I was born in 1972 a year after "Vanishing Point" was released and only saw it for the first time in the early 90s when times were vastly different to how they were when it was originally released. I've watched it a few more times since because it is both an interesting movie but also an entertaining one almost covering what you want what ever mood you are in. That's a surprising remark considering we are essentially talking about a car movie here.
Having just driven across country to deliver one car Kowalski (Barry Newman - The Limey) picks up a 1970 Dodge Challenger and starts the journey from Colorado back to San Francisco despite his boss urging him to take a break. Stopping to load up on uppers Kowalski finds himself betting his friend that he can do the journey in 15 hours. But it is an eventful journey full of run ins with the law, hitchhikers all with a little help from Supersoul (Cleavon Little - Blazing Saddles), a blind DJ with a police scanner.
Okay so at its simplest level "Vanishing Point" is an entertaining car movie which sees the mysterious Kowalski leading the cops a merry dance as he speeds across country. He not only out drives them in the powerful Dodge Challenger but he out thinks them to often seeing the cops made to look like fools. With this side of the movie often matched up to an energetic soundtrack and with the blind DJ Supersoul preaching across the airways it is a lot of fun. But also strangely believable fun as whilst there is plenty of car action none of it is over the top with stunts which appear believable rather than staged to look spectacular.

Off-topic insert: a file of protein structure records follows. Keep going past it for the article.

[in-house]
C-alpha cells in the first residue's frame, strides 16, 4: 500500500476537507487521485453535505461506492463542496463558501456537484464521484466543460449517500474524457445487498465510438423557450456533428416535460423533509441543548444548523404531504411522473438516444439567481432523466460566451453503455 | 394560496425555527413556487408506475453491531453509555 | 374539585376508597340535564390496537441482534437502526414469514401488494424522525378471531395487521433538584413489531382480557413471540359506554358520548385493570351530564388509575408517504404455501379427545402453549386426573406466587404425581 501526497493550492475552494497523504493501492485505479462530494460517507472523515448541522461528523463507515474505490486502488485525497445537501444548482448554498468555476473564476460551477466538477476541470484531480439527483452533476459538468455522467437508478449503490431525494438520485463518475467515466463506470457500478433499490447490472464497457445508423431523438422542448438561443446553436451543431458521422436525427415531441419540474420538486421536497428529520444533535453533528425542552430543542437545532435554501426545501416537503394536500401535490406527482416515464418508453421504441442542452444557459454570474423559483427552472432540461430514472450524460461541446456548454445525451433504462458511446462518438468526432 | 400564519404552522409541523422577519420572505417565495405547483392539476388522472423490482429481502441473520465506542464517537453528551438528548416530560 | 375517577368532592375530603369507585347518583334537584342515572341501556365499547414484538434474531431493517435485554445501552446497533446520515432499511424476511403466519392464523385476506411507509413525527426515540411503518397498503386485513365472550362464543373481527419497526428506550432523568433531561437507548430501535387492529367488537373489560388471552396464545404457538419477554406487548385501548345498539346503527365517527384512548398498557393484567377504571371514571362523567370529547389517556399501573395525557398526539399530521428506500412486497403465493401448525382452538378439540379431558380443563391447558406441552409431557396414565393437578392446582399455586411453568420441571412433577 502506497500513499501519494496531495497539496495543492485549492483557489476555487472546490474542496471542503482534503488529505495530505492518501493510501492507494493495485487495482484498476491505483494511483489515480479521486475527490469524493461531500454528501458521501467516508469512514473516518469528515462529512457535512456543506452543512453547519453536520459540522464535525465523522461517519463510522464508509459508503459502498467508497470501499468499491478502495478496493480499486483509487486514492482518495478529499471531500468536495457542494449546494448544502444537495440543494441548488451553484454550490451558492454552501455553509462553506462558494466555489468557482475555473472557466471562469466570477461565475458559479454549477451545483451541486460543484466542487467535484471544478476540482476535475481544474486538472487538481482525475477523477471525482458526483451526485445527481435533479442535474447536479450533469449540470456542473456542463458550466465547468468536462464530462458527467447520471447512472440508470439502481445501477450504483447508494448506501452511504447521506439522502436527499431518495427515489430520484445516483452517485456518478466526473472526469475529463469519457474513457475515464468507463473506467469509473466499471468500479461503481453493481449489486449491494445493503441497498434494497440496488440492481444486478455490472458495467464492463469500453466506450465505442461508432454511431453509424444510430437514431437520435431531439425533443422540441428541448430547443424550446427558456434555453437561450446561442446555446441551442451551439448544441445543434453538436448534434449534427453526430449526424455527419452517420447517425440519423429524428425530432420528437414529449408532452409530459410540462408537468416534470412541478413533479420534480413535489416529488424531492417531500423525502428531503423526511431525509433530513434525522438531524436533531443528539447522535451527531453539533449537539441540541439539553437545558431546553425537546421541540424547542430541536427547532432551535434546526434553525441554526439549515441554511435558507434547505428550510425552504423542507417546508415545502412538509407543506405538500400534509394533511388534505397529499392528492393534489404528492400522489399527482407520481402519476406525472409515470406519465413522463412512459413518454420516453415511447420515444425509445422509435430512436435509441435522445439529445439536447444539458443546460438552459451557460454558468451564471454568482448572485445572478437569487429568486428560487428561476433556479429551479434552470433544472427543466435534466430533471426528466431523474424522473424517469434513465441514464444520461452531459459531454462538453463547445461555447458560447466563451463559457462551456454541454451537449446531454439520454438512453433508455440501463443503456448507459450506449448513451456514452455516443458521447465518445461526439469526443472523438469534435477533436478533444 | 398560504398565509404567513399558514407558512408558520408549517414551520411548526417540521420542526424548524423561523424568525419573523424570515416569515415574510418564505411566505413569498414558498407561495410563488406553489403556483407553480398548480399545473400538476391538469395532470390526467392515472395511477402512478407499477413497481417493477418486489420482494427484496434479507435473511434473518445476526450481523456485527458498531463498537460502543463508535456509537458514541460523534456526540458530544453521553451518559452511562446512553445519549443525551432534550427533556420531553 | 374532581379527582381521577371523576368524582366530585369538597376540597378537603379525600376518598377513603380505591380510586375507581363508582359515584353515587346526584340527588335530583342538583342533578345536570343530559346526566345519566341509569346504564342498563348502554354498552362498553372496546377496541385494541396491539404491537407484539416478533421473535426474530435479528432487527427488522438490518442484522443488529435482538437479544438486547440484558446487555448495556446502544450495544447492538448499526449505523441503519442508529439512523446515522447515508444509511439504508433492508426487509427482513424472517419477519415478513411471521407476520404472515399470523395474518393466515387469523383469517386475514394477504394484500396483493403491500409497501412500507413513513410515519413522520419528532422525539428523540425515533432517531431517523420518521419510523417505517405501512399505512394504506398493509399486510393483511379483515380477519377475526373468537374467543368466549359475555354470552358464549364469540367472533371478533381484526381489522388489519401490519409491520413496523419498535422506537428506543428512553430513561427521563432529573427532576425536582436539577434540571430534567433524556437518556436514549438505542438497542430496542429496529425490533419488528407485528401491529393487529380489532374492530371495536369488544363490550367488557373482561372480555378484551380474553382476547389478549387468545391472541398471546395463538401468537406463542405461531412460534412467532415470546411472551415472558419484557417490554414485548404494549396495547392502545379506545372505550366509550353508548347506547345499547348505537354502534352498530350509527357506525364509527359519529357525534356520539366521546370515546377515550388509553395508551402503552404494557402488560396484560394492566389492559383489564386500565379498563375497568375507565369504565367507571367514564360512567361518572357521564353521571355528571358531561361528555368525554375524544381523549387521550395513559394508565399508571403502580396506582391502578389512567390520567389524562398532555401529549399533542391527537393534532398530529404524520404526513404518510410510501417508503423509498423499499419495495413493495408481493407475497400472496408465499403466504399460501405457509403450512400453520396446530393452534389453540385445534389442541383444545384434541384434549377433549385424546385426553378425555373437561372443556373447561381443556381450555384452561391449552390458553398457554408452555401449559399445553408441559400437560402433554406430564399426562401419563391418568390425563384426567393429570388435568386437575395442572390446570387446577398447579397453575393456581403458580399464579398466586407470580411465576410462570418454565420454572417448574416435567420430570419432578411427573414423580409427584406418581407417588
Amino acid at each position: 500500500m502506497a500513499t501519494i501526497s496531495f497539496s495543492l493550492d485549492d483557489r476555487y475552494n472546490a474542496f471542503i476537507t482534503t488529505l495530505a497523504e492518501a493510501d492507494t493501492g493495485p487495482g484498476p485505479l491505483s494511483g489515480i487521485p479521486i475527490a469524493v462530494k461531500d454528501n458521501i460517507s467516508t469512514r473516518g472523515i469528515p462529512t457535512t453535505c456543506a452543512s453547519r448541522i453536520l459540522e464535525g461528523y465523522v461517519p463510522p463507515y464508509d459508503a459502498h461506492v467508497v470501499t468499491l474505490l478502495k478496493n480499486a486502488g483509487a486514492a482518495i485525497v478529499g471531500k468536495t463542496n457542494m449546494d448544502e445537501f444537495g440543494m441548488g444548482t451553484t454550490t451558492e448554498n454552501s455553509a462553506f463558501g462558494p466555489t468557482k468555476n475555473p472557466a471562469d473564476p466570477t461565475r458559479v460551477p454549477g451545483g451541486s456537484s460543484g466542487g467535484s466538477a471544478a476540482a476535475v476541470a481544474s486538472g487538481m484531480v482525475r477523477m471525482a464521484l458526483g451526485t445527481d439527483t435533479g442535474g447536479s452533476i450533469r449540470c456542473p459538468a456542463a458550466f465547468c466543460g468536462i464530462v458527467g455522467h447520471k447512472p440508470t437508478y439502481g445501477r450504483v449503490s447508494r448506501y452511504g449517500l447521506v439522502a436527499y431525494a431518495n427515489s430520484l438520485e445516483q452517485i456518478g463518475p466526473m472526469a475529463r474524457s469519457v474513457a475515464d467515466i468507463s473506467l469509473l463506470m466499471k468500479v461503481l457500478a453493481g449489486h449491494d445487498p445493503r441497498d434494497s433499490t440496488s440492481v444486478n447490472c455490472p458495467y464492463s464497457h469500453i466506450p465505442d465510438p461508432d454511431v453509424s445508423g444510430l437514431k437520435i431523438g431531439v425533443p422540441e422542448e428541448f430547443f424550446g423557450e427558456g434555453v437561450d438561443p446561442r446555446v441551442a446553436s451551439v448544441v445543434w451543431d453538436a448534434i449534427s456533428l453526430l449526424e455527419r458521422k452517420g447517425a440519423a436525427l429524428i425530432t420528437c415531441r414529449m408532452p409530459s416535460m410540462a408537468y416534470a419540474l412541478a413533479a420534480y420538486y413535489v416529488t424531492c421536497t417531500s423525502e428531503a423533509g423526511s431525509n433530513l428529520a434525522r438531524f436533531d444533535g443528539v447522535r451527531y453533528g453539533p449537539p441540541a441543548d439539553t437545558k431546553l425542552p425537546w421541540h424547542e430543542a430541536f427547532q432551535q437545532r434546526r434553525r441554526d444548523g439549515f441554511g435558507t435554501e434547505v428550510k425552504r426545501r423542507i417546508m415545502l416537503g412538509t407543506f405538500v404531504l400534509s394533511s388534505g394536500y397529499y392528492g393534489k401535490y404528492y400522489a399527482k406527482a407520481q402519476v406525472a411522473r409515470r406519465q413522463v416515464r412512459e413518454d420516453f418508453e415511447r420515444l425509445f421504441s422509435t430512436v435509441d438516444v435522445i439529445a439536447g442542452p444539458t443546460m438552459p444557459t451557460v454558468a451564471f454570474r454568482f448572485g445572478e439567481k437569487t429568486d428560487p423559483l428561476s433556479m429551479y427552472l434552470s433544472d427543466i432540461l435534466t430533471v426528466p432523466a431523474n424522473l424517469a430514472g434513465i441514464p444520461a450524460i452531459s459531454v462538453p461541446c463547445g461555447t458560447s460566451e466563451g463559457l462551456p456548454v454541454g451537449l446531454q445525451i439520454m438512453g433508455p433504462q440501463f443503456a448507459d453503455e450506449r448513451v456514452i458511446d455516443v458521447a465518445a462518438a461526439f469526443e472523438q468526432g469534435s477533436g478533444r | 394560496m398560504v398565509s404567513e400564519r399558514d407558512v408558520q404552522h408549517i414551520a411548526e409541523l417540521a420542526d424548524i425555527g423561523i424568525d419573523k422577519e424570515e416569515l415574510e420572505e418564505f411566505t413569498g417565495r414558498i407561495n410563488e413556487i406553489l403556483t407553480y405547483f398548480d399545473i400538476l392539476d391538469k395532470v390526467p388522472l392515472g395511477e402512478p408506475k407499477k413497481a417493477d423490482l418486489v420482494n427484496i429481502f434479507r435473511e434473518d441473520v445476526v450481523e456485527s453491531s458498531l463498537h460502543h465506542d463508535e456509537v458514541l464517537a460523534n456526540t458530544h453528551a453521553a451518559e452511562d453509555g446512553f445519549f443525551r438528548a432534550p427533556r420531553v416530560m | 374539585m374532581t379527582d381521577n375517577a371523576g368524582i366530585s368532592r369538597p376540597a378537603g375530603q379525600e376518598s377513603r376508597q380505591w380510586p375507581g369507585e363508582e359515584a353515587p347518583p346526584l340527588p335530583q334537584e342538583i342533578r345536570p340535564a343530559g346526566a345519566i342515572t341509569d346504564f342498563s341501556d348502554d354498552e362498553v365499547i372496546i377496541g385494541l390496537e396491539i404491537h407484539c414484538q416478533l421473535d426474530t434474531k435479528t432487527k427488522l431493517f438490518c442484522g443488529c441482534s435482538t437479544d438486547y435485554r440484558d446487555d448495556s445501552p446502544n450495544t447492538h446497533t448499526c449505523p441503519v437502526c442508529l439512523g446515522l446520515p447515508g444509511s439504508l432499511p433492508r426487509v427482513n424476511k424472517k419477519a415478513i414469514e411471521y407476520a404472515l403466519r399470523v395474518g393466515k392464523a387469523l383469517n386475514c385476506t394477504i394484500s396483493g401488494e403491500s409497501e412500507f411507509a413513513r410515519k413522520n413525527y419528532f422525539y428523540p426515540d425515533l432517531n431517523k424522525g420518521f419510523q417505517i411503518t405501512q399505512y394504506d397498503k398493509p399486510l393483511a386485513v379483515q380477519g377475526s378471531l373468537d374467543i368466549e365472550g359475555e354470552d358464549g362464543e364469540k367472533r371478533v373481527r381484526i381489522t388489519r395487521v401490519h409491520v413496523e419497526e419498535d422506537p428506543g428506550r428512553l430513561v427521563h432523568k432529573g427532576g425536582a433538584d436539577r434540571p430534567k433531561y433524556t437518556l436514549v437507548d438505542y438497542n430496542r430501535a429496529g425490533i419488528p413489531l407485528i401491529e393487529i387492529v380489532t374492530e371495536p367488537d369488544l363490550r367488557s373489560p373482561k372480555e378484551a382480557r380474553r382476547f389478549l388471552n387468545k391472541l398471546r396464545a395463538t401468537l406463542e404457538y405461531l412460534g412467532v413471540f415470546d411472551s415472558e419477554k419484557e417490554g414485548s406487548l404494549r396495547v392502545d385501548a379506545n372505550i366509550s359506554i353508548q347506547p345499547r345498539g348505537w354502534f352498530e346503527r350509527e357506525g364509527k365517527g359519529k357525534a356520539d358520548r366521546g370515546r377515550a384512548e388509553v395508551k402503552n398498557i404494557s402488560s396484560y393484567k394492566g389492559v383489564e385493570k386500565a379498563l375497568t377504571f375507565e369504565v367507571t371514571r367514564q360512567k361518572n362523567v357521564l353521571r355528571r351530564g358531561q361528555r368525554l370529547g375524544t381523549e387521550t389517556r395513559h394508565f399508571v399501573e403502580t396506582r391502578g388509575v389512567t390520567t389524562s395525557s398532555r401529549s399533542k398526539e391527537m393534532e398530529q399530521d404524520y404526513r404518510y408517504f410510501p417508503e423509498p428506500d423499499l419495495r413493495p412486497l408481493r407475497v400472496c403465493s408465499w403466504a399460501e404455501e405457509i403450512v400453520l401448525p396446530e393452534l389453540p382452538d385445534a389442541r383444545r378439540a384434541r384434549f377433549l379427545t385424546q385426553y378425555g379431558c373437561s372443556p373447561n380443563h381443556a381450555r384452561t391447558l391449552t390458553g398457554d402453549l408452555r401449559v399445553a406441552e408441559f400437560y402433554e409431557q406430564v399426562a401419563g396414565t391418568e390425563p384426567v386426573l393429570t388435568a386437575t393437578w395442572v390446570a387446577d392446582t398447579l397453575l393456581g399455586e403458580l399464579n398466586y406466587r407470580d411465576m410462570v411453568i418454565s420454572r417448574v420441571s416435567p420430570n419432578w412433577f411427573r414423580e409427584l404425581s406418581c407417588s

But for those who need more than simple entertainment "Vanishing Point" also has depth as we have this man of mystery Kowalski who doesn't stop to sleep, swallows drugs and is fearless as he drives across country. As this road trip unravels we learn all about Kowalski via brief flashbacks from discovering he was once a cop who saw how cops were no better than criminals as well as romances. And for those who watched this for the first time back in 1971 I am sure there is some social depth to this story of why Kowalski speeds across country with almost no care.
Now stylistically "Vanishing Point" is stunning with lots of great cinematography from action scenes or just of Kowalski driving. But there are plenty of great static shots where the vast openness of the desert provides an impressive backdrop to Kowalski and the Dodge Charger. Ironically considering this is a movie which actually has very little dialogue with a lot coming from Supersoul it is still entertaining even though we have what feels like long periods of silence.
What this all boils down to is that "Vanishing Point" is a cult classic and it is easy to appreciate why. But for me it is also a great movie which works both on a simple entertainment level but also on another level where the depth comes in to play.